How do we measure our lives? T.S Eliot, said that J. Alfred Prufrock did it in coffee spoons. Sports teams do it in number of victories. Doctors may measure in the number of lives they have saved. Business people will likely measure in money and material success. Those of us whose lives have been more eclectic, find alternatives to the win/lose or money earned/spent evaluation of our lives.
Yesterday, when we needed to make some changes in our EZ-pass, David got on the phone and pretended to be me. When David was pretending to be me, he mentioned, in passing, that the EZ-pass had been passed on to the next generation because Rose was dead. They insisted however, on speaking to her (“sir… only the account holder can change the account….) So I got on the phone, and passed myself off as my too colorful mother. After about five minutes of question answering, the EZ-pass representative hesitated and said, “just a minute, I thought someone said that Rose was dead.” I laughed and said, “how can I be dead, I’m talking on the phone.” It felt great. When mom was alive and we would have to do business on the phone for her, banking, bill paying, insurance issues, David would initiate the call. Whoever he was calling was insistent on speaking to my mother. I would then get on the phone and drive the person we called so nuts, that they would insist I put “the nice young man” back on the phone.
One of the ways we measure our success is by how we deal with people who call during dinner to sell us something we will never buy. Usually David takes these calls because he was never a bad boy. I have never been a good girl—in the most innocent ways. In college when the pay phone in the hallway rang – we didn’t have our own phones, and cells were a thing to be discovered thirty years later, we would all rush to the phone because a call on the pay phone was assuredly a pervert call. Perverts were the only people who had the phone number. (No one in the dorm knew any of the pay phone numbers.)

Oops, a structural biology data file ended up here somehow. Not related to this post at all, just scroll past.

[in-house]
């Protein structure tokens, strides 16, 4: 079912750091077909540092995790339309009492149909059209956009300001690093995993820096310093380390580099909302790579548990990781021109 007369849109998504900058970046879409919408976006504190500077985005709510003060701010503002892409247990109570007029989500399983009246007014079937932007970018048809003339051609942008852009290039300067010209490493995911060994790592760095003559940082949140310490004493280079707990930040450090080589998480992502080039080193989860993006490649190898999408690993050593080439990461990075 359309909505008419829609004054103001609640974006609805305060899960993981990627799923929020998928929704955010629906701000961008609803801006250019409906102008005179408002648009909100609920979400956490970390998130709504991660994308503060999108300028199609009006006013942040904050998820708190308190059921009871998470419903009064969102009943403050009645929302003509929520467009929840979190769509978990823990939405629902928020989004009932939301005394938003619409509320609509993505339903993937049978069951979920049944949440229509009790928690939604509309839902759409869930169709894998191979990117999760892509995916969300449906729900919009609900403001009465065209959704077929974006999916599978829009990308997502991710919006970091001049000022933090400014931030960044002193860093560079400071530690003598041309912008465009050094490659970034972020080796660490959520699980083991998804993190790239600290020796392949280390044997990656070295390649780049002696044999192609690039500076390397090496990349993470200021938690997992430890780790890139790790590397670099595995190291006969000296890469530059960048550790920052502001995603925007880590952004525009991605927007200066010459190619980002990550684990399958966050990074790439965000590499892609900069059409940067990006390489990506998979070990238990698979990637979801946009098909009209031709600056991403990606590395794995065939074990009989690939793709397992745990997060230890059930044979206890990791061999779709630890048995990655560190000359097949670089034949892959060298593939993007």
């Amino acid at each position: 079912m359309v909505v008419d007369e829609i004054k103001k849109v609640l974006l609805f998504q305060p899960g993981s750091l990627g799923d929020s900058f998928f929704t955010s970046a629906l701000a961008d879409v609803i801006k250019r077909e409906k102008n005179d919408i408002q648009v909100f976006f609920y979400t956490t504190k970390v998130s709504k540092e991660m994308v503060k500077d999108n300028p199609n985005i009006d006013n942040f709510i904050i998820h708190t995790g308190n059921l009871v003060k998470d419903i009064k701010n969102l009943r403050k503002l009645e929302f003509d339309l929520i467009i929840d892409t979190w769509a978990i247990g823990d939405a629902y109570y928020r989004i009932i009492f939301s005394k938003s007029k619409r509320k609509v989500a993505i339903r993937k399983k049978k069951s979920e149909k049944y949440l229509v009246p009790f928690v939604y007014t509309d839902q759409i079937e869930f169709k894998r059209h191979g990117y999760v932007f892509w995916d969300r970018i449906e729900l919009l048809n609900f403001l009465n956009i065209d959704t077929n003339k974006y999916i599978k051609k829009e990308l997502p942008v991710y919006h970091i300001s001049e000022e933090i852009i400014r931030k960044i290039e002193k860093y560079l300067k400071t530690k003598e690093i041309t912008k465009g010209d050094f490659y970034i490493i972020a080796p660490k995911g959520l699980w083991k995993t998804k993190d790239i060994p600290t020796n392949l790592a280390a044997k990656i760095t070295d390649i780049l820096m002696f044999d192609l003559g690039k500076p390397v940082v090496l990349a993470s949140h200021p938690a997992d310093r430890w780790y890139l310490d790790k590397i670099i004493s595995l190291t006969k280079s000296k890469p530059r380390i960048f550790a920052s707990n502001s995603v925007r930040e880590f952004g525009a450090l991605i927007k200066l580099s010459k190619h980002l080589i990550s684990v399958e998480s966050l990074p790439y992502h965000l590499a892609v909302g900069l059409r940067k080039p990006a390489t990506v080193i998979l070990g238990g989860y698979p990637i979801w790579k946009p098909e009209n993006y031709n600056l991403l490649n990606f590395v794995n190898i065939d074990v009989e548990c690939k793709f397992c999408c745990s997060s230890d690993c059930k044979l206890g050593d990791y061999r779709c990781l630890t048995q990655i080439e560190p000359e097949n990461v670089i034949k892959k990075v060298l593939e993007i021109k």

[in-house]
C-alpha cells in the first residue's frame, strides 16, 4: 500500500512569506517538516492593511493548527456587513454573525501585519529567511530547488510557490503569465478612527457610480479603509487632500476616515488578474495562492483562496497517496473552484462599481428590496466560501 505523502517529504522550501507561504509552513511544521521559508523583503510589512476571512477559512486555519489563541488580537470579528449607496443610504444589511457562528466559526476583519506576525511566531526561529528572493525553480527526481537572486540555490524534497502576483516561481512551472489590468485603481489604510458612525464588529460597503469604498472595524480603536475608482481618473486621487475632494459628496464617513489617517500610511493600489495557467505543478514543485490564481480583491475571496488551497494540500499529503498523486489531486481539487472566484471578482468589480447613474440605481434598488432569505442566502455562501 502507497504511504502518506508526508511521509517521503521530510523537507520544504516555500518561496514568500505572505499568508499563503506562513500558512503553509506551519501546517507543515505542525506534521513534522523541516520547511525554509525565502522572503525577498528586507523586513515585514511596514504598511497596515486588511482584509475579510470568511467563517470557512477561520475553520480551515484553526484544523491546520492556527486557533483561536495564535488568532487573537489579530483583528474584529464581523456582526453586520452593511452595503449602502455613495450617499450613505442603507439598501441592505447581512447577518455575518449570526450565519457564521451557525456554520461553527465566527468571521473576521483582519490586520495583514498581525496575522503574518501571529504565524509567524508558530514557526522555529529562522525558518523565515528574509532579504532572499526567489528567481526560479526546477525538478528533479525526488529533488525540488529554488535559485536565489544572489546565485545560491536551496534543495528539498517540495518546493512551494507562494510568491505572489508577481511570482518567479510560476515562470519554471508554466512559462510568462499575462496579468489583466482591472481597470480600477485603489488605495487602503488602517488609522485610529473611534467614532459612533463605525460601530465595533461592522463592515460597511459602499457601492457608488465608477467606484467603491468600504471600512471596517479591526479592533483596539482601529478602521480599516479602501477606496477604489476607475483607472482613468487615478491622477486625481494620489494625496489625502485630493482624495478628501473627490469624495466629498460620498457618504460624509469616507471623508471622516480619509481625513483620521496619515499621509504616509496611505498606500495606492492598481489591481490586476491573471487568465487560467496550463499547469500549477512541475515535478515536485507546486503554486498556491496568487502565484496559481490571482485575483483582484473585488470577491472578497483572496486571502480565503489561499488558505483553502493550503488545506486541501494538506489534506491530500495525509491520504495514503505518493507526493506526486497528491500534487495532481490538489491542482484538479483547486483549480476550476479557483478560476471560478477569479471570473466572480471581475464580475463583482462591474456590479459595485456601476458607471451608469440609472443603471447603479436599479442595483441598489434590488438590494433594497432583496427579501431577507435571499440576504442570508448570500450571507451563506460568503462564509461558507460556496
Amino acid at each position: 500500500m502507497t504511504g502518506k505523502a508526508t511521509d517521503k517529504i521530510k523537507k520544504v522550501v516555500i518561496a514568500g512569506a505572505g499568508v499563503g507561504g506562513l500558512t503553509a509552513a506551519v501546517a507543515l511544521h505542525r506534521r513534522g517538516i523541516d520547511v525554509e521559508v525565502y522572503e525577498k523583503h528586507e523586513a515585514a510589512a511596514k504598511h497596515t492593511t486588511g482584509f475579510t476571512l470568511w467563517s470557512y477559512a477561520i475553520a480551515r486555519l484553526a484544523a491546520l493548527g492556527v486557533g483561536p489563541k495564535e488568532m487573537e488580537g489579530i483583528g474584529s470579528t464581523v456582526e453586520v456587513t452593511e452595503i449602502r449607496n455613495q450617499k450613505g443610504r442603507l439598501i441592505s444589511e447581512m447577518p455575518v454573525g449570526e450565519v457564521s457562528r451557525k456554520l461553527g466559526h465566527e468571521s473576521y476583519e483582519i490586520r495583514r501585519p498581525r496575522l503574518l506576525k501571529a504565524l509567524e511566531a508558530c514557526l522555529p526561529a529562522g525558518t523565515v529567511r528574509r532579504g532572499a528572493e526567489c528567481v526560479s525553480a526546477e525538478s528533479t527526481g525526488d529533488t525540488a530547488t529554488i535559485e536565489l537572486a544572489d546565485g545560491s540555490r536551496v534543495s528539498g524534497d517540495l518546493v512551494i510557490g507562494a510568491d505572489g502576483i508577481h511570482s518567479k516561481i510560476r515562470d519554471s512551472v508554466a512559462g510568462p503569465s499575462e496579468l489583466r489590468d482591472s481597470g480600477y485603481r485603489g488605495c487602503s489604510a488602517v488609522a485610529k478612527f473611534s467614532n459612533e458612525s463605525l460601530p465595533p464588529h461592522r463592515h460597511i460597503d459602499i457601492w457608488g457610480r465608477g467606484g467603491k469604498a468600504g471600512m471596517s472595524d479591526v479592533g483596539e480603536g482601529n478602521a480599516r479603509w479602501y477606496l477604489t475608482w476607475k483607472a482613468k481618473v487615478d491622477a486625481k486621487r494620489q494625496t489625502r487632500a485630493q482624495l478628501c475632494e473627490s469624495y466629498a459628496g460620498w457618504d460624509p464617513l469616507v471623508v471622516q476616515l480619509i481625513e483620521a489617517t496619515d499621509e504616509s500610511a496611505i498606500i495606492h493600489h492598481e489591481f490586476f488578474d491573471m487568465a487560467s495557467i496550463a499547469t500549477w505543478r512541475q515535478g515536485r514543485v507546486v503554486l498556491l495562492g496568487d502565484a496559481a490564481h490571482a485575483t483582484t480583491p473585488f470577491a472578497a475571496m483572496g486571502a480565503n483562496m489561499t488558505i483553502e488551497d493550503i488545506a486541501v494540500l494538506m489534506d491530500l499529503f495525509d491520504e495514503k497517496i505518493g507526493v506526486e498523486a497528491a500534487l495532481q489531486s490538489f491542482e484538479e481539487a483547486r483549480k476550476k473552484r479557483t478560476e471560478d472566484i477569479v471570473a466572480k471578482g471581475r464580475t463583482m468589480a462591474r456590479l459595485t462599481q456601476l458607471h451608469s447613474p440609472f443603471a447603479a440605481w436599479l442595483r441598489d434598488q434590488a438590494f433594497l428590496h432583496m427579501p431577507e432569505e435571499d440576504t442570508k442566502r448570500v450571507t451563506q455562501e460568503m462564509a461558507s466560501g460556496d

As children we would play this game where we would compete to gross out the pervert. It was a timing thing. The idea was that whoever grossed out the pervert the quickest, would win the game. It was an incredibly challenging competition, where the language and energy knew no bounds. Let me say, (I don’t think you’ll be surprised), I was usually the champ. It was such fun that when David and I started to get these dinner interrupting phone calls, I didn’t want to deny him the opportunity to have some fun. His responses took a number of forms. This is not a complete list but, sometimes he would pretend to be hard of hearing, sometimes he would be pretend to be screaming at his uncooperative wife, and sometimes he would pretend not to speak any English. There was even a conversation which included the phrase (yelled to a theoretical off camera young child,) " I swear if you drop that watermelon I'll crown you with a Sand Wedge!" Whoever the character, it was always hilarious.
You remember that there was a ‘no call’ list. If you signed up, you were not supposed to get any of those tiresome solicitations or pesky non-stop political sales (yes they think they are selling a product). Despite our attempt not to get calls, we continued to be bombarded by optimistic, hopeful, soon to be discouraged, sales personnel who, at their expense provided us with a way to measure our creativity. Anyway, one of our measurements for success and personal growth, was the ability to delight in getting rid of unwanted dinner interruptions, as well as ability to entertain one another. Humor is an excellent measure of personal growth, as well as proving that no matter how old someone gets, you’re never be too old to be silly. We’re just sayin’… Iris